Offline Roderick Smith

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Myanmar paddlesteamers
« Reply #5 on: May 29, 2007, 09:47:27 AM »
Research has been continuing offlist since my most-recent post.

I have now seen the tv documentary 'Burma's forgotten fleet', narrated by Paul Strachan (who is also the author of a book, and the instigator of the Pandaw project).
I am chasing for a copy of:
* 'Pandaw - The Irrawaddy Flotilla Company and the rivers of Myanmar',
by Paul Strachan,  Kiscadale Publications,  April 2003 (ISBN 1 870838 424)
* Irrawaddy Flotilla Company Limited, 1865-1950 (Maritime monographs and reports), by H J Chubb, currently unavailable. We don't know when or if this title will be in stock again.

Two researchers have seen photos of PS 'Myat an da Nar' (ie side wheel) on a now-defunct website; I have asked if they could post them to this thread.

Alistair has sent much detail:
PS Myat Yadanar, length:  62.36 m; 427 tons gross
Triple expansion diagonal, 98.5 nett hp engine; side wheels (the leading sponson is just visible ahead of the bow of the obscuring boat in my photo)
Built: Yarrow, Scotstoun, 1947, as PS 'Minthamee'; one of eight (four Yarrow, four Denny); in service 1949.
Unknown date: Renamed Myat Yadana
1970s: Was the only one of its class to retain steam propulsion.
?: Owned by General Ne Win and used as his private yacht and as a VIP steamer.
?: Sold to Phwaw Saw Typical Village Travels and Tours (proprietor U Khin Maung, a retired waterways officer)
2002: Restored at Simalike Dockyard, Yangon.
2004: Re-entered service on day end evening trips from Bagan.

See www.myanmar.gov.mm/myanmartimes/no85/Timeouts/1.htm, which seems to be c2001.

I had first been alerted to this by a researcher who focusses on railway and stationary steam (eg saw mills and rice mills), who had told me that the vessel was formerly 'Empress Mani Sandar', and is dual powered.

Regards,
Roderick B Smith
Rail News Victoria Editor
« Last Edit: February 26, 2008, 08:17:37 AM by Roderick Smith »

Offline Roderick Smith

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Myanmar river map
« Reply #6 on: May 30, 2007, 08:31:42 PM »
This one comes from the glossy booklet issued by Ayravata Cruises to promote its Pandaw program.  I had thought that it was on one of the Pandaw websites, but on last check I found only a simpler map.  It will help you understand the places mentioned in this thread, and the tv documentary 'Burma's forgotten fleet'.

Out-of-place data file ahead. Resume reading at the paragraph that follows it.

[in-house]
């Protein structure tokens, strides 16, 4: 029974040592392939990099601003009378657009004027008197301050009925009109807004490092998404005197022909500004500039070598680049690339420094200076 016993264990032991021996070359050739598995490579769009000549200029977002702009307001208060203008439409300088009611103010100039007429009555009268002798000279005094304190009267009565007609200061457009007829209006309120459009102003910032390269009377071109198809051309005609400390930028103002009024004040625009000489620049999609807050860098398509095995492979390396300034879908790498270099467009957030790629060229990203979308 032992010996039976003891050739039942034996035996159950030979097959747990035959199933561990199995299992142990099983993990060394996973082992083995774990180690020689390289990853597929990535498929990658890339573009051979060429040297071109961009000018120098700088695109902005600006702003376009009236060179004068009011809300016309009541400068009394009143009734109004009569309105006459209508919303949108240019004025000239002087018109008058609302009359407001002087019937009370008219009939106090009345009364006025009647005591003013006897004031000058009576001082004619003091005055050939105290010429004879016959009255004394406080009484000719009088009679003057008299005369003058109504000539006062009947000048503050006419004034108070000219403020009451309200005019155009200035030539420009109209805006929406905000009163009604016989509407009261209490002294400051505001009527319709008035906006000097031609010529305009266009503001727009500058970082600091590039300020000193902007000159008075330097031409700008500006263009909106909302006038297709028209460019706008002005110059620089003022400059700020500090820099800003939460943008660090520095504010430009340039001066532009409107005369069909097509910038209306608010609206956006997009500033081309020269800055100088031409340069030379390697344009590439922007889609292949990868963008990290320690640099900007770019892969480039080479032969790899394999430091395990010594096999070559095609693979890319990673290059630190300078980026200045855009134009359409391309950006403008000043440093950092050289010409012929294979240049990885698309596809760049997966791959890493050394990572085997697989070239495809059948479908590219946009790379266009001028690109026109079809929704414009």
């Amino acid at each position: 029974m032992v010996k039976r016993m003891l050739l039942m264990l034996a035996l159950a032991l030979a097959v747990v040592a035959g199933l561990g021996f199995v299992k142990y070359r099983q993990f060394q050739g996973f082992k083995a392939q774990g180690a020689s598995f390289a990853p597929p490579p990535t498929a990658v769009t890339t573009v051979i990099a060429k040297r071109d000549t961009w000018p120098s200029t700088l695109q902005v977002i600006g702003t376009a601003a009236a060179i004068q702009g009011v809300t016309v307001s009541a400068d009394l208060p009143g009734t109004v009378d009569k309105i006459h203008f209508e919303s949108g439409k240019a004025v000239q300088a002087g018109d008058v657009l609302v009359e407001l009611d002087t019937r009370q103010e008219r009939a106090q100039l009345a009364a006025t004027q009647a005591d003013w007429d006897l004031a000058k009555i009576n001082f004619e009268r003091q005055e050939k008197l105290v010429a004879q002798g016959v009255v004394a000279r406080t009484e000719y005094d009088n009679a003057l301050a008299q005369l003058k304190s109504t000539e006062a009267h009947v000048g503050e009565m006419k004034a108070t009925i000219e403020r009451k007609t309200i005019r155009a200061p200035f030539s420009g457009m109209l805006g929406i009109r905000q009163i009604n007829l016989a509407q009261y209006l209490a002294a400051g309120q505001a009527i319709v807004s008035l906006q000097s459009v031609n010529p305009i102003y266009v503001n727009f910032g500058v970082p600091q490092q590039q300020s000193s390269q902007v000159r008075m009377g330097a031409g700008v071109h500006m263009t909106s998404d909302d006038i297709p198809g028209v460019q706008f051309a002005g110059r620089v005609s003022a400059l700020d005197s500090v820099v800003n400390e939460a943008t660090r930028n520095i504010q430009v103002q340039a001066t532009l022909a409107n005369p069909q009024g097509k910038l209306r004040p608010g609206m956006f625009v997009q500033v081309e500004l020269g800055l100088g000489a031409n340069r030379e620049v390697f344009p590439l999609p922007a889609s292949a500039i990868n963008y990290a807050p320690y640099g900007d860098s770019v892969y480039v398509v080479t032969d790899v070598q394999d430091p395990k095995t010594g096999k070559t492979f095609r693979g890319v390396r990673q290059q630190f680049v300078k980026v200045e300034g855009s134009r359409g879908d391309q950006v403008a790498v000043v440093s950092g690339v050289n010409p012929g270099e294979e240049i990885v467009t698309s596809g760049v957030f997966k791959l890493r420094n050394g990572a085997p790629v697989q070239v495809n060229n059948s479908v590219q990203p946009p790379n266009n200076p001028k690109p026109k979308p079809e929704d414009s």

Hopefully, it will give someone the confidence to go there in the tourist season and obtain better pictures of PS Myat Ya Da Nar.

Regards,
Roderick B Smith
Rail News Victoria Editor

Offline Roderick Smith

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PS Myat Ya Da Nar
« Reply #7 on: June 09, 2007, 01:58:27 PM »
Breakthrough.
Bill W had commented originally that the boat in my photo did not resemble in any way the photo which he had.  Perhaps he was misled by the wooden ferry (the same owner) obscuring the view of the paddleboxes.

I enclose today one which Bill sent to me offlist, scanned from 'Paddle Wheels' a couple of years ago, ie when the newly-restored boat was delivered to Bagan.

I found a second angle of my own, which shows more of the port paddlebox.  Clearly, the two are the same vessel.

Let the Myanmar odysseys begin.

Regards,
Roderick B Smith
Rail News Victoria Editor

Offline derekwarner_decoy

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Myanmar paddle vessels
« Reply #8 on: June 09, 2007, 03:34:14 PM »
Hi PD's ...... quote....the Myanmar.....clearly, the two are the same vessel.

Roderick... I must agree that both vessels appear to be from the same design plan or and build, however there are discrete differences between vessels

Window size & spacing :hammer ...supporting structure for the bridge  :shhh........not sure  :darn
Derek Warner

Honorary Secretary [Retired]
Illawarra Live Steamers Co-op
Australia
www.ils.org.au

Offline Roderick Smith

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PS Myat Ya Da Nar
« Reply #9 on: June 09, 2007, 04:55:18 PM »
Derek has observed some detail differences.
I did have one myself, which I didn't mention: the older photo shows internal partitioning on the upper deck.  The first of my two current ones shows no internal partitioning.
Offlist, I have data from Alistair D about various post WWII builds: there were sidewheel, quarter wheel and screw vessels of very similar appearance, and all were similar to many prewar vessels.